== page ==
Robert W Linkonis Sr
President
Credit Restoration Associates
Alliant Business Credit & Funding






Tuesday, August 2, 2016

Og Mandino - The Choice

I just ordered this book for all of my leaders. I recommend that you do the same.


This is the offer that I used for the discount. : Credit Restoration Og Mandino. You should be able to get the really good deal, or else click HERE. Give this book to everyone in your organization. 


<iframe style="width:120px;height:240px;" marginwidth="0" marginheight="0" scrolling="no" frameborder="0" src="//ws-na.amazon-adsystem.com/widgets/q?ServiceVersion=20070822&OneJS=1&Operation=GetAdHtml&MarketPlace=US&source=ac&ref=tf_til&ad_type=product_link&tracking_id=c010b1-20&marketplace=amazon&region=US&placement=0553245767&asins=0553245767&linkId=623160554bebc85fd25d6e8e4d2ef353&show_border=false&link_opens_in_new_window=false&price_color=333333&title_color=0066c0&bg_color=ffffff">




Trending DataThe New Way that the Credit Bureaus Rate You.

The History of FICO

Visit the Credit Restoration Associates Website 
Back to the CRA blog homepage:
Credit Repair Va
Credit Repair Resources:
Credit Repair


Monday, July 4, 2016

Trade-level derogatory entries in your credit file, and why to avoid them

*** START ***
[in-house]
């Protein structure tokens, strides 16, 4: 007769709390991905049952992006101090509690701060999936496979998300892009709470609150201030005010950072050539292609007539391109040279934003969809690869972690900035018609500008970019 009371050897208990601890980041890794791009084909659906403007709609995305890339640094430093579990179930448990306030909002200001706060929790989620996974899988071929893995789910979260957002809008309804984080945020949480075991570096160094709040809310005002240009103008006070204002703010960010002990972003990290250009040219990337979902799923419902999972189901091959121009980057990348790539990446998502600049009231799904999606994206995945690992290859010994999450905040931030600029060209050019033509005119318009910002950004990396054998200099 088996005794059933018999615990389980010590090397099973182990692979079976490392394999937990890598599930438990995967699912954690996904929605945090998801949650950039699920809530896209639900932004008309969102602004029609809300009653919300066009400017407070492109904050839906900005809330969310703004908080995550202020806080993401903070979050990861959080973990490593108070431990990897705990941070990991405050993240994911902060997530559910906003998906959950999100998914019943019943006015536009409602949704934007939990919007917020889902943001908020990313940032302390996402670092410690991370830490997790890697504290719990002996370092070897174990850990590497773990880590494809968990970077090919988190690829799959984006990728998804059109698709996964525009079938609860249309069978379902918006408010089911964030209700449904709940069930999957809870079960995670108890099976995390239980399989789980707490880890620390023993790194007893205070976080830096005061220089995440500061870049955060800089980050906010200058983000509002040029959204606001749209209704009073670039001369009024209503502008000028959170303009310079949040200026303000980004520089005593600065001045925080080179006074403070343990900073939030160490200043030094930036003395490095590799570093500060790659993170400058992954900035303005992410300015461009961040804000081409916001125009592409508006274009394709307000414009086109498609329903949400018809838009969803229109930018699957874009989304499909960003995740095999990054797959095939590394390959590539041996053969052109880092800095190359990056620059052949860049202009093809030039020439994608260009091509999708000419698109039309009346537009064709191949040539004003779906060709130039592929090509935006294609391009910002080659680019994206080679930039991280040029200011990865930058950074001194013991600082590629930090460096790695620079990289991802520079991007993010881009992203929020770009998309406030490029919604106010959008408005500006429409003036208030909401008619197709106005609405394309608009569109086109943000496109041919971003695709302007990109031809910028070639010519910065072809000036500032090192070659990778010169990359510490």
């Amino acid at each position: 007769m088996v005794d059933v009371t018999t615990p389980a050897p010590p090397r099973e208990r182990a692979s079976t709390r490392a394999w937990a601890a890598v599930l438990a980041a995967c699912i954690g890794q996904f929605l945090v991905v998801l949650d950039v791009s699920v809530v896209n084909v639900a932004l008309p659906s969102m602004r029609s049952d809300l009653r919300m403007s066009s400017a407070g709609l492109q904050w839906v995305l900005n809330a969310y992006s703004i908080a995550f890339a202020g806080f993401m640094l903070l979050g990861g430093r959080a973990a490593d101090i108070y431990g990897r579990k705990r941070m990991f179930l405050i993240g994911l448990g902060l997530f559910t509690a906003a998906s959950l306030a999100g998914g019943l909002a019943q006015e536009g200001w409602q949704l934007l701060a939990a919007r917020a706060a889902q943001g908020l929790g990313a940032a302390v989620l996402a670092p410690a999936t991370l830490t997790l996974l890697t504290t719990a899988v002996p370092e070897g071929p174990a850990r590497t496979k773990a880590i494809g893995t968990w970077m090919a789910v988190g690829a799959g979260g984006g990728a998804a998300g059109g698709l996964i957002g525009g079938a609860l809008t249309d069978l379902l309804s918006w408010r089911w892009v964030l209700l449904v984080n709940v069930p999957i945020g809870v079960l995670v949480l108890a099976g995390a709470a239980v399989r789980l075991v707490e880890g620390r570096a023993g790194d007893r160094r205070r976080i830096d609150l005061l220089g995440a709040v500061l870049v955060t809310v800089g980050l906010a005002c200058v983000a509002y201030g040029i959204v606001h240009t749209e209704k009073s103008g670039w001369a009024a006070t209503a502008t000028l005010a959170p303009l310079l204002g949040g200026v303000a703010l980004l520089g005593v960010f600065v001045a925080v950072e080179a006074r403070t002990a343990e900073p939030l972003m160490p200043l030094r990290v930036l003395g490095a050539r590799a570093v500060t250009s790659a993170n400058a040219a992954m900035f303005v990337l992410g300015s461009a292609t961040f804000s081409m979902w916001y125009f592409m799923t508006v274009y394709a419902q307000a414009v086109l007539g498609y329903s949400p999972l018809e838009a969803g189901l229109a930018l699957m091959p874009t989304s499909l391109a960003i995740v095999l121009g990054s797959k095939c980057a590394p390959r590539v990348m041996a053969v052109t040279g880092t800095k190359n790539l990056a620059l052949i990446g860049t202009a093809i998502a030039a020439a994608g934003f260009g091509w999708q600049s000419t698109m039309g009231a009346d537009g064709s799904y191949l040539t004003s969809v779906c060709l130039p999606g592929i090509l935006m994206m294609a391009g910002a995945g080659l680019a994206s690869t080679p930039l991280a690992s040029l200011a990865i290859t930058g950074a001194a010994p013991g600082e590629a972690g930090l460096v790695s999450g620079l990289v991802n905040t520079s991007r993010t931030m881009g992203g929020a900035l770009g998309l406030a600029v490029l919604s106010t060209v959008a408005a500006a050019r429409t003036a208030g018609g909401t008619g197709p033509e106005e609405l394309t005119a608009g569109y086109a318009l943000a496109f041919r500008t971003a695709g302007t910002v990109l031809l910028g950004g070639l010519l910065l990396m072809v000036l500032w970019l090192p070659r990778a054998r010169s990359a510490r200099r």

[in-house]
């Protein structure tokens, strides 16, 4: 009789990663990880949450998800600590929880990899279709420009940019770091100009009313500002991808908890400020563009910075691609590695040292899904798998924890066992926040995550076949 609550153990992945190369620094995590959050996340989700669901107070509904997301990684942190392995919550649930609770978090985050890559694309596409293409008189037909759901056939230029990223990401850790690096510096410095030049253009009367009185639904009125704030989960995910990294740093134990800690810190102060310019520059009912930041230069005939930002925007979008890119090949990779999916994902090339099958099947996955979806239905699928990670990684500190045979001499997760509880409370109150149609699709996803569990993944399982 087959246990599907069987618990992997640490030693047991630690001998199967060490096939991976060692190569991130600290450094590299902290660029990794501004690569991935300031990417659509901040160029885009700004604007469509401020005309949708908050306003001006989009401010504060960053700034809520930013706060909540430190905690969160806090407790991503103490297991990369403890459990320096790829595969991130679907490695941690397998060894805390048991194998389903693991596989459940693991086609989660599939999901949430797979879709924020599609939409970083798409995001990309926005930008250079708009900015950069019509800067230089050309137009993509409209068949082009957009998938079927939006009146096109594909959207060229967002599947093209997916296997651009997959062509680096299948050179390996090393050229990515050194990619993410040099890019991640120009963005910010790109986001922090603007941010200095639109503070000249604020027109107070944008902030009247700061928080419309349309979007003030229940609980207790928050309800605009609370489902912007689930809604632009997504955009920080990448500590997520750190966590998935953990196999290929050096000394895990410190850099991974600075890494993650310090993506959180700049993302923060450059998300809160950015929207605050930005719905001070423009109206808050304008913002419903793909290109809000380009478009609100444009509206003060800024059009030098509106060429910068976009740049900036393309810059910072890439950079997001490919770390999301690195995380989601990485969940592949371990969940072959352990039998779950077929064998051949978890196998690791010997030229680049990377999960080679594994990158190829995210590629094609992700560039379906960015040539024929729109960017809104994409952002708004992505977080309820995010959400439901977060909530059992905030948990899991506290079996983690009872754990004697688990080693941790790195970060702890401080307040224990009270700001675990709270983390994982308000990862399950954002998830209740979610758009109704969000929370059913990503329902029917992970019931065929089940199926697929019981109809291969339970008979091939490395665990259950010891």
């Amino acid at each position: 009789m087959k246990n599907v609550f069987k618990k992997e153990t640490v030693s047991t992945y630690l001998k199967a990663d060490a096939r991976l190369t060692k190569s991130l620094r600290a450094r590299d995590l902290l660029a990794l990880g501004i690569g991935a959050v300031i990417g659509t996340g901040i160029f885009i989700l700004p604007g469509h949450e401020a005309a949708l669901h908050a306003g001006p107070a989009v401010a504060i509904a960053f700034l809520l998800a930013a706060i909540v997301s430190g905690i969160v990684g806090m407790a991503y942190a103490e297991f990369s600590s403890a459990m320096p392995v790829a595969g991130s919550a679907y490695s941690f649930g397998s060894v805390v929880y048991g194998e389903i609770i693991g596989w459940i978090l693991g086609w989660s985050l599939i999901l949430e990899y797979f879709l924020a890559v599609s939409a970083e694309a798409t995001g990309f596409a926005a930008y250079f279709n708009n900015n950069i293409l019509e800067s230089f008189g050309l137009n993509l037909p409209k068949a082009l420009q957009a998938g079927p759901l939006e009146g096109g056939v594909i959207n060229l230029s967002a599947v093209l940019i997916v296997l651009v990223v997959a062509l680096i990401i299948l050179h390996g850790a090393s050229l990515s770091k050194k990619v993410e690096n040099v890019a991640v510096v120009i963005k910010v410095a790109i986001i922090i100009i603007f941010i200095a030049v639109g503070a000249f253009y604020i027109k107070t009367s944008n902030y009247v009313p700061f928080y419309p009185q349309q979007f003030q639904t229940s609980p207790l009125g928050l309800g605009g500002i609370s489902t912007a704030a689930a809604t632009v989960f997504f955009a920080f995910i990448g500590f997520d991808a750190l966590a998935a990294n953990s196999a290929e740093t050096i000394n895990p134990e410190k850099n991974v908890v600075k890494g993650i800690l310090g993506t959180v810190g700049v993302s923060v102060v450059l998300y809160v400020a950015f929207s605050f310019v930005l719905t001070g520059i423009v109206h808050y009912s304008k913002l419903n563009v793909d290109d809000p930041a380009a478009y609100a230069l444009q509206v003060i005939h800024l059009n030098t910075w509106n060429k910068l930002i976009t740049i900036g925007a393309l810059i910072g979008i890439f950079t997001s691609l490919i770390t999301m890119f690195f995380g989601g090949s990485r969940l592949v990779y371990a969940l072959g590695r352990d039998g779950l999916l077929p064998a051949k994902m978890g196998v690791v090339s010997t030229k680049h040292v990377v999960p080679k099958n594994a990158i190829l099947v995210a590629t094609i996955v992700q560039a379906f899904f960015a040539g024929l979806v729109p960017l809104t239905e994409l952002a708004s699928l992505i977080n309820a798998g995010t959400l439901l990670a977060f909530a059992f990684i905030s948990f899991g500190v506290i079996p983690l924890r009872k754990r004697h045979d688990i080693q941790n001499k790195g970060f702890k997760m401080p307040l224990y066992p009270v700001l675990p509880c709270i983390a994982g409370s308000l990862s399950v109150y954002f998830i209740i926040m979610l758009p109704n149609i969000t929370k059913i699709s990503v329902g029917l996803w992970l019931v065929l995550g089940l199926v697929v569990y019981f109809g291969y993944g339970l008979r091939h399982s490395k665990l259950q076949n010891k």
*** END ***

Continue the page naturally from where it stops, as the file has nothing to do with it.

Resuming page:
Many kinds of entries on a credit report can lower your credit score, but some are much more harmful than others. The entries that do the most damage and that tend to keep your score down for extended periods of time are what lenders call derogatory events—or just plain bad ones. Lenders view derogatory credit-report entries as evidence of mismanaged debt. That is why credit-scoring models typically treat them as grounds for steep, long lasting score reductions. That is also why you should avoid them at all costs.

This four-part series of articles is designed to help you “steer clear” of derogatory events, examining them in detail so you know what to avoid—and what the consequences could be if you don’t. We are covering the three categories of information that can be considered derogatory: The first part examined public records; part two looked at credit report narratives, this installment and part four will look at the somewhat complicated topic of non-performing trade lines—a fancy term used to describe accounts that aren’t being paid as agreed upon. Trade, as used in the credit industry, refers to an account on your credit report. So, a Bank of America credit card on your credit report, would be referred to, formally, as a trade line.